I was born in East Belfast. The big yellow cranes of Harland and Wolf loomed over the rooftops of the rows of tiny red brick terrace houses that were my world. My father, like so many others, worked in the shipyard. He was a carpenter, a master at billiards and he liked a pint. My mother on the other hand was religious. She believed the world was about to end in the final day of wrath that the Bible calls Armageddon. As a child I was often told that I would never grow old. Her belief was that the end was so close, I probably would never finish school. As I grew up, our friends were people who thought that there had actually been a Garden Of Eden. A lovely place full of beautiful trees and crystal clear rivers. You can imagine how this fired the imagination of a boy, who had from an early age, loved to draw.
Now in my sixties and having finished my education a long time ago, I have had to come to terms with the fact that not only have I grown old, but my demise is fast approaching. Looking back it is perhaps no surprise that dreams of a lost Eden have informed my work. I have made a career painting verdant watery landscapes, from the vast humid marshes of the American Deep South, to the intimate, intricate medieval canals of the Marais Poitevin in Western France. Echoes of that lost world can even be found in the glittering dappled light falling like an enchantment on the still water of Dublin's Grand Canal. With eyes half closed, drowsy in summer heat, one can almost glimpse it.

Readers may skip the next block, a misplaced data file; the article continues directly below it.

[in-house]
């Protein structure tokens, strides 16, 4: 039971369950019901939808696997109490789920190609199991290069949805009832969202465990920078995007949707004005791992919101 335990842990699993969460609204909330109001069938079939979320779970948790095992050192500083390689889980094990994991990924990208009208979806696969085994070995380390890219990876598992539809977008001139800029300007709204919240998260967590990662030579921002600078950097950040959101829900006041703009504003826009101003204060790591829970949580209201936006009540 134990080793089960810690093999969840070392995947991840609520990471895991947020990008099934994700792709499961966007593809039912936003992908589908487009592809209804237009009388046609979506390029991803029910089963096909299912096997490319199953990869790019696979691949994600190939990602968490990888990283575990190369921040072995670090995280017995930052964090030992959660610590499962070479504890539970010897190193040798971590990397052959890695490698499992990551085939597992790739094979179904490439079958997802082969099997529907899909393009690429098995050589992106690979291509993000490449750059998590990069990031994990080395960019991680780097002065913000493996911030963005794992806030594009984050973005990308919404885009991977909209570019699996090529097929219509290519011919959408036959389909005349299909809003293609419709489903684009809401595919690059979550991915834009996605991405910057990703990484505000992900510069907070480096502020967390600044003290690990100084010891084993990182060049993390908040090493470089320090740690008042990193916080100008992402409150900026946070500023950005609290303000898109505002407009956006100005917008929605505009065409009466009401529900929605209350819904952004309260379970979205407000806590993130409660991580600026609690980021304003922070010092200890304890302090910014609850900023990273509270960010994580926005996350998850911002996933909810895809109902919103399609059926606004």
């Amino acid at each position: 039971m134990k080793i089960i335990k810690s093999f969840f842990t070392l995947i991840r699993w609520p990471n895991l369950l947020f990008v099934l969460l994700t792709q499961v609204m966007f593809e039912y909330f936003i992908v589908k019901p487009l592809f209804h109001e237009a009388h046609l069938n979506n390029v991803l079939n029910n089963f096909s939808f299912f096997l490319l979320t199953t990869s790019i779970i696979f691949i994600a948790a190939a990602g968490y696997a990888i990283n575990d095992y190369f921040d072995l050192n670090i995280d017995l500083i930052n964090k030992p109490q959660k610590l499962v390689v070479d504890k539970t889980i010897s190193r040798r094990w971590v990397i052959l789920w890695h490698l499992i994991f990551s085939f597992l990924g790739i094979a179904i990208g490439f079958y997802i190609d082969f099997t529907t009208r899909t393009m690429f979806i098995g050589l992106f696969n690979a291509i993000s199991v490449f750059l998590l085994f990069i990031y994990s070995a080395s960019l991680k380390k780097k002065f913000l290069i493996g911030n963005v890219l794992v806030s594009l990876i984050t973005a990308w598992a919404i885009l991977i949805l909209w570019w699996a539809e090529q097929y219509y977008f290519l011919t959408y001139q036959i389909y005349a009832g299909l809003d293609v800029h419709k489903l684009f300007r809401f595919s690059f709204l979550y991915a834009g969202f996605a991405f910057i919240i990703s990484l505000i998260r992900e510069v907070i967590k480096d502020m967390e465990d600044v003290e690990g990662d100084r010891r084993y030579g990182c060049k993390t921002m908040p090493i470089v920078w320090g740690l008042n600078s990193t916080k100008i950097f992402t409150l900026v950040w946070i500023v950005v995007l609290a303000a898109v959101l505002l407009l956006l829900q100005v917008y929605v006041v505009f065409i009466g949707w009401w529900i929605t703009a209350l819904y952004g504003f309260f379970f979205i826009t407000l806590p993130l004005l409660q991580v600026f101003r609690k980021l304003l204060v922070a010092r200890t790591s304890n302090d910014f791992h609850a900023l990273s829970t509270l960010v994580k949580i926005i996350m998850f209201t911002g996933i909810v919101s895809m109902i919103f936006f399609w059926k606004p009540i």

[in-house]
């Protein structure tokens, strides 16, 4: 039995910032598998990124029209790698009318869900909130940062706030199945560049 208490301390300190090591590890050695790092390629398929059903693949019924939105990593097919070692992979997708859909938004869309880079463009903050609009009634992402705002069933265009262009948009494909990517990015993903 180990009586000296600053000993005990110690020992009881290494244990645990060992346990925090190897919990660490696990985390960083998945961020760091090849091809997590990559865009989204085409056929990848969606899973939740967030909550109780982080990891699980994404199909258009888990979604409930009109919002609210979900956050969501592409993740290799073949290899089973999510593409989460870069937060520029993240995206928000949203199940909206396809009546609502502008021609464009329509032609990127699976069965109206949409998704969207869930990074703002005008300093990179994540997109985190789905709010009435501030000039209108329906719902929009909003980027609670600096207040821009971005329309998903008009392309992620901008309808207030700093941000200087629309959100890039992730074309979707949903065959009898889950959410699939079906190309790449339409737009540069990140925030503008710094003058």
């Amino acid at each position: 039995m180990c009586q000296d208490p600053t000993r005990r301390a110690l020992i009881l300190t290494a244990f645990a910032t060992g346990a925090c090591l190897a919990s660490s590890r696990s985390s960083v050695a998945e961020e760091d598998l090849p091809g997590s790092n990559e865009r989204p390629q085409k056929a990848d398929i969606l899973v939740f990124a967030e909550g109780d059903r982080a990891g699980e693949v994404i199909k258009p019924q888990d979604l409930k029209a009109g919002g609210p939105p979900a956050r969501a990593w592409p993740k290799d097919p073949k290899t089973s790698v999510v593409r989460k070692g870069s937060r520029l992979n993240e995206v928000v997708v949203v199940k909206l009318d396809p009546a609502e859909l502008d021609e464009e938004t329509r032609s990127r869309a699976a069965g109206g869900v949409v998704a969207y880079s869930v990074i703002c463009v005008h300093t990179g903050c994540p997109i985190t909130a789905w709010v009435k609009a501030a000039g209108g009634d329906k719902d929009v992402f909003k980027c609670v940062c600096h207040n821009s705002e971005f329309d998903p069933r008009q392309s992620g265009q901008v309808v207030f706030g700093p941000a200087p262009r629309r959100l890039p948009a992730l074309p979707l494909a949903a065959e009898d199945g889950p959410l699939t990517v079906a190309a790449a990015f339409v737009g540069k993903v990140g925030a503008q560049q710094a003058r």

The Way I Paint
I am self taught - an Autodidact to use the fancy word for it. For as long as I can remember I could draw without difficulty. I was given lessons in oil painting from the age of 10 by a family friend who was an established painter in Belfast. I learned how to mix colour, prepare and stretch canvas, and to do many of the practical tasks of the painter's craft. It was an invaluable lesson and my only formal training. As I grew older I made regular visits to the Ulster Museum, lingering in the galleries for hours, lost in wonder. The first time I travelled to Dublin to visit the National Gallery and the Hugh Lane collection, I thought I had died and entered paradise.
I married and moved to Cork and I gradually began to sell drawings, first in charcoal and then in pastel. It was a great stroke of luck to approach a major Dublin gallery and be accepted on my first attempt. I will always be grateful to Suzanne MacDougald who was willing to take a chance and show my work, mainly pastels, in the Solomon Gallery for the next 25 years. I gradually developed an intuitive approach to colour, which I am told interprets the painting method that George Seurat called Chromoluminarism. The individual dots and strokes of colour, and the juxtaposition of warm and cold hues, create an optical effect that is like a vibration. This tessellation enhances the vibrancy of colour and while the broken surface appears to move, there is also stillness, a sense of tranquility.